Given the current economic situation, should restaurants continue to increase prices or offer smaller portions?

Given the current economic situation, should restaurants continue to increase prices or offer smaller portions? — Heather B.

To better understand the mystery, let’s go back a few years. When the pandemic first appeared, some restaurants began charging guest checks extra for subsidizing credit card fees, increased food costs, takeaway container costs, additional safety equipment costs, “health and wellness” fees, and so on. We have long seen that establishments should include any and all incidentals in their menu price list, rather than nickel-and-dime guests with a series of fees. (And in fact, due to the backlash from consumers, many establishments canceled it.)

When labor and food costs increased, most restaurants had to raise prices. With inflation rising, they did it again reluctantly. Recently, many operators felt they had reached the maximum prices customers would be willing to pay and considered reducing portion sizes, as many retail products have done. (Others have reacted by reimposing the above fee, in what is now called a “fee payment.”)

Today, we still claim that diners are resigned to paying higher menu prices and are willing to do so for the same quality and quantity. (They don’t like it but they understand the reasons.)


We asked several chefs and restaurateurs in St. Louis to rate the following:

Natasha KwanAnd the Frida’s, Cantina Diego, Station No. 3: “Raising prices is a difficult issue because you always risk losing a guest or guest which may happen less frequently. While we have played with raising prices… this is still a tough decision. It does more harm than good. I don’t see any increase for over a year. For example, a 40-pound chicken packet was $30 and was over $100 for two years. Lime rates range from $26 to $105 per case, depending on Time of year.And that’s just food!Consumables are exceptionally high, and because takeaway uses up to $4 in disposable containers, we thought we’d add a go-to fee.So far, this has been a cost we’re just taking in.Move to a cheaper rate Product, like Styrofoam, out of question Labor costs – yikes! We haven’t raised our prices yet. I compare distributors’ prices weekly and have a spreadsheet to plot it before I place my orders.”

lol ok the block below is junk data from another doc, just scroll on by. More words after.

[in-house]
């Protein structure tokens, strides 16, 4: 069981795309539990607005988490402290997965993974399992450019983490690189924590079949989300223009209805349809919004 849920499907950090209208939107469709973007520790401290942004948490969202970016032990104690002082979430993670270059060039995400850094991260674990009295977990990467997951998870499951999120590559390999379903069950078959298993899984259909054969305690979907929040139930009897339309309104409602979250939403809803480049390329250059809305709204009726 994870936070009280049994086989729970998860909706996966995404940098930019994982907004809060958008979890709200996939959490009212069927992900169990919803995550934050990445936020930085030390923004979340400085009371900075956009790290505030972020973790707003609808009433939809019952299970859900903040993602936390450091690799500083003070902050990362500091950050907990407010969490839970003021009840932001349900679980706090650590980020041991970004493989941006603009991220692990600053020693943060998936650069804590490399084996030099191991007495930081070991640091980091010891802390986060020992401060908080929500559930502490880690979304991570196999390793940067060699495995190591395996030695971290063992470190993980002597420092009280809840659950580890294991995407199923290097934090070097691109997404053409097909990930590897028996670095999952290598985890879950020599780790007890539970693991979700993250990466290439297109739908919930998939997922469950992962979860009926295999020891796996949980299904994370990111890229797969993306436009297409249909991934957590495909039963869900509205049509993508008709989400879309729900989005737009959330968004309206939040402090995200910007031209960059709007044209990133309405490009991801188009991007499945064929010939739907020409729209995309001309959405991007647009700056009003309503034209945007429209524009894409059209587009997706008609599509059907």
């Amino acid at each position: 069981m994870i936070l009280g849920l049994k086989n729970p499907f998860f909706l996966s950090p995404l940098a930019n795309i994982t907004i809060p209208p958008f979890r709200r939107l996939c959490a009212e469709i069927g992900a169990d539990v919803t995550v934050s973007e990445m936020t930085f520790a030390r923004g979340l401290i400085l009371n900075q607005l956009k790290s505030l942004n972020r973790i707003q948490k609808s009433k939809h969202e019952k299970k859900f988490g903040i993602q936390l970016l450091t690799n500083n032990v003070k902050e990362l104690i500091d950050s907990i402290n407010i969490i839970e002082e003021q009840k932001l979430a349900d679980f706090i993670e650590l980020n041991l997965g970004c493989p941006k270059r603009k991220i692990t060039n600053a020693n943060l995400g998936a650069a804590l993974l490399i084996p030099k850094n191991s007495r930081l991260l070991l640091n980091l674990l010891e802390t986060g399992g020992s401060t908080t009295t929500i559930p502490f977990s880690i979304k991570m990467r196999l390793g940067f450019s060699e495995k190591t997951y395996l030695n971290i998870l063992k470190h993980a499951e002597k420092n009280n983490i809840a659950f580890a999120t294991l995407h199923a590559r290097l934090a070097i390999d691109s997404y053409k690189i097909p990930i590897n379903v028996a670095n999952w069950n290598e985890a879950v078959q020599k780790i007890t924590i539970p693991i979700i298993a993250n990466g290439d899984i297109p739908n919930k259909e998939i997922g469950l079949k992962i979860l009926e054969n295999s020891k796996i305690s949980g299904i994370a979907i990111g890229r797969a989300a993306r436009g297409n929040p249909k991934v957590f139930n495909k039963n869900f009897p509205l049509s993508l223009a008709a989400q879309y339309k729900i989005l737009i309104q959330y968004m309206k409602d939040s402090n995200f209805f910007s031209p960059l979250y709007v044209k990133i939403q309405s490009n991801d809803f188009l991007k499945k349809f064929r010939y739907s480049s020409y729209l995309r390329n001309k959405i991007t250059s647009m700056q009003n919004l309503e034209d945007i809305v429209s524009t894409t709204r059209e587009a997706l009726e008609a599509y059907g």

Brant BaldanzaAnd the OG Hospitality Group: “This has been a nearly weekly topic in our management meetings. Just like how ‘Joe Public’ feels about the price hike these days, the bottom line for the restaurant has felt that too. We pay 25-30 percent more to employees and just as much, if not more, of the raise. In restaurant food and supplies compared to pre-COVID costs in 2019. However, all of us at OG agree that plate size should remain the same as our guests from previous visits expect to raise to fit our metrics. The “dirty” inflation that affects us all instead of the “dirty” moment they just stole and left half their meal in the kitchen.”

Tony NguyenAnd the Dream: “I feel very strongly that no one should leave my restaurant feeling hungry or cheating. If menu prices have to be increased to make that happen, so be it.”


Phil LoweAnd the saucy burka: “I think raising prices accordingly makes the most sense. Unfortunately, we have to maintain margins that will not jeopardize the quality and value of our food. There are still major supply chain issues, and we still struggle with making products as simple as cornstarch and canned corn. No. The perception of the dish is still very important. As a guest who dines out, I prefer to pay a little more for a full meal.”

Chris LaroccaAnd the Crushed Red, Culinary Engineers: “Never underestimate your portion. Ship what you have, but don’t mess with portion sizes. It will explode in your face.”

We also inquired about a few members SLM dining team:

Holly Fan: “Increasing prices is the only option here. Trying to reduce the cost of food in smaller portion sizes may help the profit margin slightly on some dishes, but a negative change in the quality of what the restaurant serves is never the answer. Transparency is key. Customers are more willing to accept unpleasant changes If they feel they are being treated honestly, being open to higher menu prices is more honest and candid than making changes behind the scenes.”

Dave Lowry: “Restaurants should consider a third option, modifying menus. You may need to use ‘exotic’ ingredients, ‘locally sourced’ foods, and other boutique items. Instead of focusing so hard on getting the latest hot item, why not focus on more priced options? Reasonable?A good restaurant, with some notable exceptions, should be able to put together a great menu using ingredients available at a local grocery store.Yes, some international cuisine may require ingredients that are not readily available in St. Louis and may be more expensive.But many restaurants You should view this current economic situation as a challenge… Portions and prices can remain constant. Perhaps it is the attitude of many kitchens that needs adjusting.”

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